6. "U" Bid Submission (one week after the "R" bid matching deadline): Each team may submit a list of bids on "U" players. The minimum bid is $10 with increments of $1. The team that makes the highest bid on a player immediately takes control of that player, and his salary is the amount of the bid. If there are ties for the highest bid, they will be resolved using the draft order (team with the better draft selection wins the bid). You may bid on your own players in this phase (this is how you can try to keep a player for a lower salary).

      7. End of Free Agency Process: Once the bids are announced, trading will resume. At this time, you may cut any player with a $0 salary (that is, a "U" player that received no bids). If such player is rated, then they will be added to the draft pool. You may decide to keep a $0 player, but his salary will become $10 at the start of the season if you want to include him on your 35 man roster. This $10 will count against your salary cap.
    7. Rookie Draft
      • Soon after the Diamond Mind disk is released, the ABL commissioner will build the ABL database and release it to the league. At this point, the rookie draft starts via email.
      • The rookie draft order is based on inverse order of record. Ties are broken by head-to-head record (worst record picks first). Further ties are broken by record in divisional games (worst record picks first). The draft pool includes all players included in the ABL database who are not on a team.
      • In order to make a draft pick, a team must have immediate salary cap room for the draft pick's salary, which is determined by the round in which the player is selected (see below). If a team does not have salary cap room, the pick is forfeited (however it may be traded before the pick actually happens in the draft).
      • The rookie draft will continue until every team has passed.
      • Draft picks in the first 9 rounds may be traded at any time trading is allowed. Picks for the current and the next draft are eligible to be traded.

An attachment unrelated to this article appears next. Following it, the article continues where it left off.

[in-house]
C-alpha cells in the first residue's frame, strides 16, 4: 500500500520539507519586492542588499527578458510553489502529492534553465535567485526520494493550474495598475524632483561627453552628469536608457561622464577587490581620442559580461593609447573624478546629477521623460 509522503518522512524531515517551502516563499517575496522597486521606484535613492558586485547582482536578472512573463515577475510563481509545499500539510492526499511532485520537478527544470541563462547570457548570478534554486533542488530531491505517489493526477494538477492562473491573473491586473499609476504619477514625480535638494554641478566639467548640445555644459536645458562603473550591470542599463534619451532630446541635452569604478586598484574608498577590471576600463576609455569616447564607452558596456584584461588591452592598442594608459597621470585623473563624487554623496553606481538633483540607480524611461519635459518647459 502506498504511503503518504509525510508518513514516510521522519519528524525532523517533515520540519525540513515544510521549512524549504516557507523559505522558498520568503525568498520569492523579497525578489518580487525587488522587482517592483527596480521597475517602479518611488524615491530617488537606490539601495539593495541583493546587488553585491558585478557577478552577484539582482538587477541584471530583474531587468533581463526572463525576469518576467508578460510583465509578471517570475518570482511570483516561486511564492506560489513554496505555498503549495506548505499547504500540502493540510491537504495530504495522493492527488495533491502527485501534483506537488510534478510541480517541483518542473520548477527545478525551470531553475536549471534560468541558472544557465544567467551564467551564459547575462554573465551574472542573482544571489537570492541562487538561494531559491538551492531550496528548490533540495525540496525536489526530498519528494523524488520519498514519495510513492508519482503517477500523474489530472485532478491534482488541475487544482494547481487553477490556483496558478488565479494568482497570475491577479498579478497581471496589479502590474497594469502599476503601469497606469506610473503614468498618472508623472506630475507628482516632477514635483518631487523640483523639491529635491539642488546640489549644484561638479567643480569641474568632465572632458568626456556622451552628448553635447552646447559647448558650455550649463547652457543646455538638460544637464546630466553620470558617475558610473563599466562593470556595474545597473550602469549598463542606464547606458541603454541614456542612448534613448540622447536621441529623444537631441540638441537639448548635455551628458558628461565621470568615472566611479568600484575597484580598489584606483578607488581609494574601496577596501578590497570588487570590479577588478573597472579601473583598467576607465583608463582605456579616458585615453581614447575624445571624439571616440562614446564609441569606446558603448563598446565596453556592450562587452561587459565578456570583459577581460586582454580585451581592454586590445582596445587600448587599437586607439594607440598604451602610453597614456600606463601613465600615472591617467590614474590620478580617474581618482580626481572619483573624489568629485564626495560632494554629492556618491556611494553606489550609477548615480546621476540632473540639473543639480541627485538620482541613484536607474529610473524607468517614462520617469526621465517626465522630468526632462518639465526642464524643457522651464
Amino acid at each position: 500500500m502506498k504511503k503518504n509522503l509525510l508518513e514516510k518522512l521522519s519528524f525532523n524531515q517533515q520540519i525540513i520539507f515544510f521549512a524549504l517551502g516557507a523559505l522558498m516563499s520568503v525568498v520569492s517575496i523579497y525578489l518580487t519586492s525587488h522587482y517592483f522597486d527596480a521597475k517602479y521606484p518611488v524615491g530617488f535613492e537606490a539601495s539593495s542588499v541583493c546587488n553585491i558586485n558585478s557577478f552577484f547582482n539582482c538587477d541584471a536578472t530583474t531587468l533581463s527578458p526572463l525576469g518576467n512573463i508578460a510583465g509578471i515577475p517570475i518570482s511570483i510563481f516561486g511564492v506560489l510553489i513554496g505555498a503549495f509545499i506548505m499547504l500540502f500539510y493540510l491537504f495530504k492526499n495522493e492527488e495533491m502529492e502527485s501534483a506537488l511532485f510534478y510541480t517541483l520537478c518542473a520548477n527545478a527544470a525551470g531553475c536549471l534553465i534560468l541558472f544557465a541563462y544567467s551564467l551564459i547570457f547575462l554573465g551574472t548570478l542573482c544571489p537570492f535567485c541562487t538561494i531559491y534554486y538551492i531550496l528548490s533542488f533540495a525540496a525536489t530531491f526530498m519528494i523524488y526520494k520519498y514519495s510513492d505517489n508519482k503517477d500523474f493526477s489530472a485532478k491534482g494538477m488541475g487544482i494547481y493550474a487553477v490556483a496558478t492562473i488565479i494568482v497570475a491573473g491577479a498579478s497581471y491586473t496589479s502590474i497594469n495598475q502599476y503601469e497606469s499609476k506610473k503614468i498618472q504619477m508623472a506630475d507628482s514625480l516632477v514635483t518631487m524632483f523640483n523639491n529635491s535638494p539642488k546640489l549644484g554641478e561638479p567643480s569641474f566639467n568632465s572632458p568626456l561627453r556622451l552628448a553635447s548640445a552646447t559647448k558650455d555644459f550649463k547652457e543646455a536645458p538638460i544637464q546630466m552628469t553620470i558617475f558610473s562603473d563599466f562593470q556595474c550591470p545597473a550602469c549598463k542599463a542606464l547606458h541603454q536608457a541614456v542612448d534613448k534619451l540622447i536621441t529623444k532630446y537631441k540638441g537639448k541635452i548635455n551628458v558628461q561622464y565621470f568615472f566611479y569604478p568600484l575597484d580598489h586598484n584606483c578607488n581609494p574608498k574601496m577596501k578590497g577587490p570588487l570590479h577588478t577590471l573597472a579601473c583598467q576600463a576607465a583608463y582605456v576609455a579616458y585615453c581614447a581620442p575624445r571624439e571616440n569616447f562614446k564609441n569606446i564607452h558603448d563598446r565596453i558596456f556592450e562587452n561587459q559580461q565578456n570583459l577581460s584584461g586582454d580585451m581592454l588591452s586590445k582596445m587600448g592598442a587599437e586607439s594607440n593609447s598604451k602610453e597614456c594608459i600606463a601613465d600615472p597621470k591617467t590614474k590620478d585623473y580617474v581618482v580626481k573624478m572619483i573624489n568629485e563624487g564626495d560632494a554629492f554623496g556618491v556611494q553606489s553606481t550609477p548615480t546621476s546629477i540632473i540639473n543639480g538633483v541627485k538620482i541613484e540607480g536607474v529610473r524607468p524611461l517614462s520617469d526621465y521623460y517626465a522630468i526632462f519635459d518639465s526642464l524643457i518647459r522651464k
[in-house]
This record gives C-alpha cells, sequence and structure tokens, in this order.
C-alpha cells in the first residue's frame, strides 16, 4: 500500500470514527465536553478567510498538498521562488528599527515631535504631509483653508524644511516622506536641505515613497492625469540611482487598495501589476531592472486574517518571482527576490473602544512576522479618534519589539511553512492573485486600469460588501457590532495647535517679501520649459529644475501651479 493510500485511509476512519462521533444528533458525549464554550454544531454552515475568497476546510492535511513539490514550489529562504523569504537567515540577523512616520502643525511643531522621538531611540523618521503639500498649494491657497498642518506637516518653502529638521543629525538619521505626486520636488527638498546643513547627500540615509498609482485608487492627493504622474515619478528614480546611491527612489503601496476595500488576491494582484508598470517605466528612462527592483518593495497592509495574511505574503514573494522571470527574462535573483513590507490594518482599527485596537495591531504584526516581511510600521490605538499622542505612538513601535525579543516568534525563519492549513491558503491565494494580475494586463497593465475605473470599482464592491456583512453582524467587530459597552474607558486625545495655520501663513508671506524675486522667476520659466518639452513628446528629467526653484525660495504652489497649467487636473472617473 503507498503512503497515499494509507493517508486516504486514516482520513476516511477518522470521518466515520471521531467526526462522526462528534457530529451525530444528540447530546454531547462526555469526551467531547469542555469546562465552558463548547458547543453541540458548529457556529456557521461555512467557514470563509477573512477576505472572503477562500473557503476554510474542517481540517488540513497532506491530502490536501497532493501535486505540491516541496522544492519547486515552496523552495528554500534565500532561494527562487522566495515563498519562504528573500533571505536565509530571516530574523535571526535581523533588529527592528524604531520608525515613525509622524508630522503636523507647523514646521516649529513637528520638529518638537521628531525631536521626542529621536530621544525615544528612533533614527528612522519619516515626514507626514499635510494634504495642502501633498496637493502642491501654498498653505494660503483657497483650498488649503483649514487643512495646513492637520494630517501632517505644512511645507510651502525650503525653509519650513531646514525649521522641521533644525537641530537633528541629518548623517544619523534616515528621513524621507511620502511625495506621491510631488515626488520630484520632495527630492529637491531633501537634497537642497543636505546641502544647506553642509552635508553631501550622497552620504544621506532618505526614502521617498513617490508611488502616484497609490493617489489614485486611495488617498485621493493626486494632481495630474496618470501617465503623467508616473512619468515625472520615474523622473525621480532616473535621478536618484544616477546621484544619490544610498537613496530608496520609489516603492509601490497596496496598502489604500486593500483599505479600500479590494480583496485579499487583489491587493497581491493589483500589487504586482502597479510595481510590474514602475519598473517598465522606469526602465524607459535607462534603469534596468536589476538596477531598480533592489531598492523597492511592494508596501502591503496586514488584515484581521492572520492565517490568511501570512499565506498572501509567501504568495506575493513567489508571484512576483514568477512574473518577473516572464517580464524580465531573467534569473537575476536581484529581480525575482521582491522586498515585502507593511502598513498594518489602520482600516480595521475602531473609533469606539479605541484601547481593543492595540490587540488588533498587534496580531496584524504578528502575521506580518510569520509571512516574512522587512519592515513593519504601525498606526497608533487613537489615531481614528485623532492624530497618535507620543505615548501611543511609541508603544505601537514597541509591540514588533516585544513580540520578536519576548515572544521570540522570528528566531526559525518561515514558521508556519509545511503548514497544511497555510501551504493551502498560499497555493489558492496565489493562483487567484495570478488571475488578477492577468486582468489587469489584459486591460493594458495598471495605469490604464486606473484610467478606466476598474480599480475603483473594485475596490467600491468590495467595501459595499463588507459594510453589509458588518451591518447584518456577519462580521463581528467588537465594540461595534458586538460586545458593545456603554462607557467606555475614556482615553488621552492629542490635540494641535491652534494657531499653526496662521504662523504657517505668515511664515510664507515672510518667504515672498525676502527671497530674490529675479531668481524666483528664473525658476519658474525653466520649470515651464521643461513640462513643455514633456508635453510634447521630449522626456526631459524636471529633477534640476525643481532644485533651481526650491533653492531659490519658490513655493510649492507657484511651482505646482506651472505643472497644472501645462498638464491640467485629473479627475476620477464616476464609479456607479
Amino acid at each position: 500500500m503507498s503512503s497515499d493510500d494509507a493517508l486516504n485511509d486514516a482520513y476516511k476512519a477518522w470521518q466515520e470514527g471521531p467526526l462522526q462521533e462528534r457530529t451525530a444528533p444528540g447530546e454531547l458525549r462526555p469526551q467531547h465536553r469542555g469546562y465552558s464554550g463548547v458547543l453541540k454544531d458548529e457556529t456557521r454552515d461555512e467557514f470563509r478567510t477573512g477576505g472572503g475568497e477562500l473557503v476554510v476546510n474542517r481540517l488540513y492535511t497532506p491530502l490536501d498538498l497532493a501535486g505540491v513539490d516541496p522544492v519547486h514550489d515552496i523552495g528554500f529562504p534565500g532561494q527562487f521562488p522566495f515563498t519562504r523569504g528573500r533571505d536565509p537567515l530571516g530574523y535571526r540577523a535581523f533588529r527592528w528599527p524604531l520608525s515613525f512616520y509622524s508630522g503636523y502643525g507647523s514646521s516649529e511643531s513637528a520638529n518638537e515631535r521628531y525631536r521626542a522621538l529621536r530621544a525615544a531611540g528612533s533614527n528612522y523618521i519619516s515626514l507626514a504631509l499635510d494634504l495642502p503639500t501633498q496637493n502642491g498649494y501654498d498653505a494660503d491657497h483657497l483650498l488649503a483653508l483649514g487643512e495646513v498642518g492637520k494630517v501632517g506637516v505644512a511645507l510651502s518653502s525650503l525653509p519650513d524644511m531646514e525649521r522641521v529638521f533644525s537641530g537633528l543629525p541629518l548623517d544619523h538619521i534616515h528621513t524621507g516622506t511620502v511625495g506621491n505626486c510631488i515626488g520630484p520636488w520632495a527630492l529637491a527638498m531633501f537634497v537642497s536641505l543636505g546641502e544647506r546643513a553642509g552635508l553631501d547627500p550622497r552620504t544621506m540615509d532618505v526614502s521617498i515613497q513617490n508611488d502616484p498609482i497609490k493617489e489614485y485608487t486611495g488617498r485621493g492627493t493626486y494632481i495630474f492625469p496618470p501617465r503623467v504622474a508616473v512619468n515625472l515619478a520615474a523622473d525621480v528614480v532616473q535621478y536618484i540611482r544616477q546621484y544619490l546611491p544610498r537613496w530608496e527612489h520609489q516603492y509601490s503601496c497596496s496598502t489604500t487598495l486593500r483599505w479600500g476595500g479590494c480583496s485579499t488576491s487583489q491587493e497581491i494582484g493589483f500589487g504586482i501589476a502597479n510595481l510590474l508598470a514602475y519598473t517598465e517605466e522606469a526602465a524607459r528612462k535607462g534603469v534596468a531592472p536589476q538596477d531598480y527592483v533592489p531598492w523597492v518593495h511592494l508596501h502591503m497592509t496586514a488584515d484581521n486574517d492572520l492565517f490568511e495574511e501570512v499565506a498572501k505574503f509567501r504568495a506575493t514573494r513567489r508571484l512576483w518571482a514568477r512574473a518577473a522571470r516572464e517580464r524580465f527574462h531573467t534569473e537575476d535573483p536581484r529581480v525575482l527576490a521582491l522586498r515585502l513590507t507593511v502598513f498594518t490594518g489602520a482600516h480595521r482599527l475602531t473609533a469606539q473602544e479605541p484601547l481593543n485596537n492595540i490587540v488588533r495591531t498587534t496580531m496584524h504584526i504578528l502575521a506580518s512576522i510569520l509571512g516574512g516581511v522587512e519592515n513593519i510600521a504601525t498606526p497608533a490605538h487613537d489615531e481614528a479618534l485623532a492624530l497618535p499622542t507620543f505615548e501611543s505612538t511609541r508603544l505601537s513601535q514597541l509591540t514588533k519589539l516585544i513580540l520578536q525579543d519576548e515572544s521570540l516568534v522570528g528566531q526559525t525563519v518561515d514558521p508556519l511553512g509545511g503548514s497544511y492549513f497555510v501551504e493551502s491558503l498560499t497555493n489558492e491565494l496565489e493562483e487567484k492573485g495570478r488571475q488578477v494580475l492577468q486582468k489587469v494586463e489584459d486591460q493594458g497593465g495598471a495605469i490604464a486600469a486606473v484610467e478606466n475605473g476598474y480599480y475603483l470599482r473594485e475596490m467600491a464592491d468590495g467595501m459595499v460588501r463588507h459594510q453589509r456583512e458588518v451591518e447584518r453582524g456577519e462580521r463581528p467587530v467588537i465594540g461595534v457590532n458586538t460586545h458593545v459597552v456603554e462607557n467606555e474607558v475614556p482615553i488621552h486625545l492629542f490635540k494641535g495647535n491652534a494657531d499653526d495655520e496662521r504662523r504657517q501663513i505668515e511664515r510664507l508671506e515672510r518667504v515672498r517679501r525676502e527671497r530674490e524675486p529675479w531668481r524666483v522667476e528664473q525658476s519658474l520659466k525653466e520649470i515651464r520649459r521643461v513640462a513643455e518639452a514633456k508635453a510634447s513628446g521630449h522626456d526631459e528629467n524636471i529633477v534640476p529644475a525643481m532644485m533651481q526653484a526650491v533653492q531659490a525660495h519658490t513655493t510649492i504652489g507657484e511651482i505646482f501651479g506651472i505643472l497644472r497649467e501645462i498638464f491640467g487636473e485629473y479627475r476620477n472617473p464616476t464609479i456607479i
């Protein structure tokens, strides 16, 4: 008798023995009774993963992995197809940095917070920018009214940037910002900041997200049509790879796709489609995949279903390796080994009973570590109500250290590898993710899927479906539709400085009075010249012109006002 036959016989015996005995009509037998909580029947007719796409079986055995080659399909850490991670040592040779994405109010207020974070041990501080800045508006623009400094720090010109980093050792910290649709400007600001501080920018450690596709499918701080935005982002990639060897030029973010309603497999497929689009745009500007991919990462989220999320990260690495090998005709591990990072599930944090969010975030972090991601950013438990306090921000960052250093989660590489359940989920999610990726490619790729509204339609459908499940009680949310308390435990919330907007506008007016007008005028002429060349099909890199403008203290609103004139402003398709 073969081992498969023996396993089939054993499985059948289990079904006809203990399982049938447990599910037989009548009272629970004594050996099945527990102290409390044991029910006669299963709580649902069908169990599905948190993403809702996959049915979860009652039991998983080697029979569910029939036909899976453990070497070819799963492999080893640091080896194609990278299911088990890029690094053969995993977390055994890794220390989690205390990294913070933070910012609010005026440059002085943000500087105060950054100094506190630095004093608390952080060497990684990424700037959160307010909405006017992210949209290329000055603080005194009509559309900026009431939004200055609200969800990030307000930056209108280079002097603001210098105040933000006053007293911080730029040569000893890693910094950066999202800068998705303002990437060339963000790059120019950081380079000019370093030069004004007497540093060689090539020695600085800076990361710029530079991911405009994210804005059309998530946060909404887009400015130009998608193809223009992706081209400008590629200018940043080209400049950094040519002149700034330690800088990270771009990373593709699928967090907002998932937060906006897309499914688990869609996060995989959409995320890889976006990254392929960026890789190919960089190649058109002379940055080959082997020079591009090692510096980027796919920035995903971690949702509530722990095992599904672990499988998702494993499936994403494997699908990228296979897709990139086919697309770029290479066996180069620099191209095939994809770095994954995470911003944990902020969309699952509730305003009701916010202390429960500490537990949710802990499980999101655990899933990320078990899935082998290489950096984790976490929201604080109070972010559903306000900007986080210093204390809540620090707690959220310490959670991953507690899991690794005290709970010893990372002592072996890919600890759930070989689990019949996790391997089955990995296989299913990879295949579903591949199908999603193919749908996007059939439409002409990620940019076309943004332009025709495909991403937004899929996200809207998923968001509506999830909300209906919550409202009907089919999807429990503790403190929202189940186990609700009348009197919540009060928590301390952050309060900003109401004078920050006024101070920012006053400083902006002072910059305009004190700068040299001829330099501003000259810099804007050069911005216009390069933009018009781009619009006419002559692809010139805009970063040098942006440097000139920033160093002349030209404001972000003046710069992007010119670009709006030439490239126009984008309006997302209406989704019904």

• Draft pick salaries:
        • Round 1: $165
        • Round 2: $130
        • Round 3: $100
        • Round 4: $80
        • Round 5: $60
        • Round 6: $45
        • Round 7: $35
        • Round 8: $25
        • Rounds 9+: $10
    8. In-season waiver draft
      • After every month of games (except the final month), there is a 3 round waiver draft. Players available to be drafted are those players on the disk that aren't on a 35-man roster.
      • Drafted players are given a salary of $10. If this draft pick puts a team over the 35-man limit or the $7000 salary cap, then another player must be released.
      • Note that it is possible to draft a player who has played for another team previously in the season. The new team is responsible for any previous usage.

  8. Ballparks:
    1. Each team will have one stadium from the ABL database. The ballpark will be the same for the entire year.
    2. If a team wishes to switch ballparks, the manager must declare at the end of the regular season. If two managers wish to change to the same ballpark, then the winner is determined randomly.
    3. If an actual major league team moves to a different stadium, then the ABL team who uses the old stadium has the first choice of using the new stadium.
    4. Ballparks may not be traded.

  9. Fines:
    1. In the ABL, fines are money that is deducted from a team's salary cap for the upcoming season or can take the form of forfeited draft picks.
    2. Fines are levied for missing league deadlines at the discretion of the commissioner.
    3. Fines are levied for overusing players.
      • Minor overuse result in a fine of $1 ($2 for playoff teams) for every unit of overuse (each AB or 1/3 IP).
      • Major overuse (including overuse of pitcher games started) will result in the loss of draft picks and/or loss of the player (by making the player a "U" in the upcoming free agency phase).
      • Playoff teams may be disqualified from the playoffs for blatant overuse.